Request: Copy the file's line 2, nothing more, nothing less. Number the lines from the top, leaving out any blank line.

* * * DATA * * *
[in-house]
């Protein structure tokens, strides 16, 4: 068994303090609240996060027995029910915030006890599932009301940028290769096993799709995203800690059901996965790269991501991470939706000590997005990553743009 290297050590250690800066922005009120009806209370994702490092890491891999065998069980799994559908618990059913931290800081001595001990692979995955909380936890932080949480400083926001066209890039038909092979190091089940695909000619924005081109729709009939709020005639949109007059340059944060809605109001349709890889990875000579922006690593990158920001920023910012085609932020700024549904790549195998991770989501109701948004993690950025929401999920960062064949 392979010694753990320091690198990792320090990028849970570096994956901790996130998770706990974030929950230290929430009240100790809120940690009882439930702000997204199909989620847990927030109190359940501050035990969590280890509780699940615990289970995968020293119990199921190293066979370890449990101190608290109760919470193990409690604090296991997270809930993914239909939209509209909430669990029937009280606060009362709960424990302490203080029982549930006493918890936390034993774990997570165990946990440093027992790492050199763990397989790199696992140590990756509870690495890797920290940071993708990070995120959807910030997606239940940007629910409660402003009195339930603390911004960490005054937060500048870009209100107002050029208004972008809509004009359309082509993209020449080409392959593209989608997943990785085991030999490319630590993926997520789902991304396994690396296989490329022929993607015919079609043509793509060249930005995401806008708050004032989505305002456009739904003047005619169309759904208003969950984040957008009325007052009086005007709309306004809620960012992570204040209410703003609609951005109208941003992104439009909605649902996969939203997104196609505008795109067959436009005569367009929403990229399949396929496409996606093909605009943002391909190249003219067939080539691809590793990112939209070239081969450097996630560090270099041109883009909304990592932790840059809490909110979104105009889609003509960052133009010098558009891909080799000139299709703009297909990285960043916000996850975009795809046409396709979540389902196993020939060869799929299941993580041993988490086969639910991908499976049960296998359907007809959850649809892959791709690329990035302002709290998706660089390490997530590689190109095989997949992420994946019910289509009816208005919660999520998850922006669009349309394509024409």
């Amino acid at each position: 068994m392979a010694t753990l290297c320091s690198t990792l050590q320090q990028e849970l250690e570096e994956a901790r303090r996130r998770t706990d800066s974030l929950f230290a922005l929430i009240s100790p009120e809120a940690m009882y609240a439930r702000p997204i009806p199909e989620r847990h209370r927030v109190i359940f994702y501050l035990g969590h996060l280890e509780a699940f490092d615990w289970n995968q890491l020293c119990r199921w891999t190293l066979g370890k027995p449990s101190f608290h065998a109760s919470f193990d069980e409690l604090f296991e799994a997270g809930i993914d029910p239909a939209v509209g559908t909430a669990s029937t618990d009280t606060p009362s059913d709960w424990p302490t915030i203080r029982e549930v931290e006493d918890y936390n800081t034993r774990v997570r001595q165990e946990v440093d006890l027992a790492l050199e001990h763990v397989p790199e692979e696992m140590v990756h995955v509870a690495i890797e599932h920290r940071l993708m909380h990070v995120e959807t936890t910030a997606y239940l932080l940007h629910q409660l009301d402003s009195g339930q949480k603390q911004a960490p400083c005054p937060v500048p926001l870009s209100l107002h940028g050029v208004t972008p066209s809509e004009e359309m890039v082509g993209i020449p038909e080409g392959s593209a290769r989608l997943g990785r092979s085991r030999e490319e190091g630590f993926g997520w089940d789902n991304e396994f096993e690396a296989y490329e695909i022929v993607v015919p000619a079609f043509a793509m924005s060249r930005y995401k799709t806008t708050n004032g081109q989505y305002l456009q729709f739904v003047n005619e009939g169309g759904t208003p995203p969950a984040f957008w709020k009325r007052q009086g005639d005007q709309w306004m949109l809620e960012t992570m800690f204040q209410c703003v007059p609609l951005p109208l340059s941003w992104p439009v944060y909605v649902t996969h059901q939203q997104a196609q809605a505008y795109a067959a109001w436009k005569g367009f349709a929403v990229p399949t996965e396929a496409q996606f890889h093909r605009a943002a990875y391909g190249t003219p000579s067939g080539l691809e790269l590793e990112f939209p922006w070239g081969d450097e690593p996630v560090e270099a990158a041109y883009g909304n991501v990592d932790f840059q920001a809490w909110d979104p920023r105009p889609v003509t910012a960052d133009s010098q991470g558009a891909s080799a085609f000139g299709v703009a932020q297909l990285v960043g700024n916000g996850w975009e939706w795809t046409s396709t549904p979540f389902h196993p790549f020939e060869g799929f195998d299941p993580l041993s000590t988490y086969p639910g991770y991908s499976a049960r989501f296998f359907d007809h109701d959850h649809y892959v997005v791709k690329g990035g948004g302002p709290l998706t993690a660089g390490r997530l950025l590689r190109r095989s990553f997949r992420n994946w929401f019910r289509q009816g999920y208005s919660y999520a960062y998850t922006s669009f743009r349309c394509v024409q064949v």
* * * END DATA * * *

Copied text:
């Protein structure tokens, strides 16, 4: 068994303090609240996060027995029910915030006890599932009301940028290769096993799709995203800690059901996965790269991501991470939706000590997005990553743009 290297050590250690800066922005009120009806209370994702490092890491891999065998069980799994559908618990059913931290800081001595001990692979995955909380936890932080949480400083926001066209890039038909092979190091089940695909000619924005081109729709009939709020005639949109007059340059944060809605109001349709890889990875000579922006690593990158920001920023910012085609932020700024549904790549195998991770989501109701948004993690950025929401999920960062064949 392979010694753990320091690198990792320090990028849970570096994956901790996130998770706990974030929950230290929430009240100790809120940690009882439930702000997204199909989620847990927030109190359940501050035990969590280890509780699940615990289970995968020293119990199921190293066979370890449990101190608290109760919470193990409690604090296991997270809930993914239909939209509209909430669990029937009280606060009362709960424990302490203080029982549930006493918890936390034993774990997570165990946990440093027992790492050199763990397989790199696992140590990756509870690495890797920290940071993708990070995120959807910030997606239940940007629910409660402003009195339930603390911004960490005054937060500048870009209100107002050029208004972008809509004009359309082509993209020449080409392959593209989608997943990785085991030999490319630590993926997520789902991304396994690396296989490329022929993607015919079609043509793509060249930005995401806008708050004032989505305002456009739904003047005619169309759904208003969950984040957008009325007052009086005007709309306004809620960012992570204040209410703003609609951005109208941003992104439009909605649902996969939203997104196609505008795109067959436009005569367009929403990229399949396929496409996606093909605009943002391909190249003219067939080539691809590793990112939209070239081969450097996630560090270099041109883009909304990592932790840059809490909110979104105009889609003509960052133009010098558009891909080799000139299709703009297909990285960043916000996850975009795809046409396709979540389902196993020939060869799929299941993580041993988490086969639910991908499976049960296998359907007809959850649809892959791709690329990035302002709290998706660089390490997530590689190109095989997949992420994946019910289509009816208005919660999520998850922006669009349309394509024409």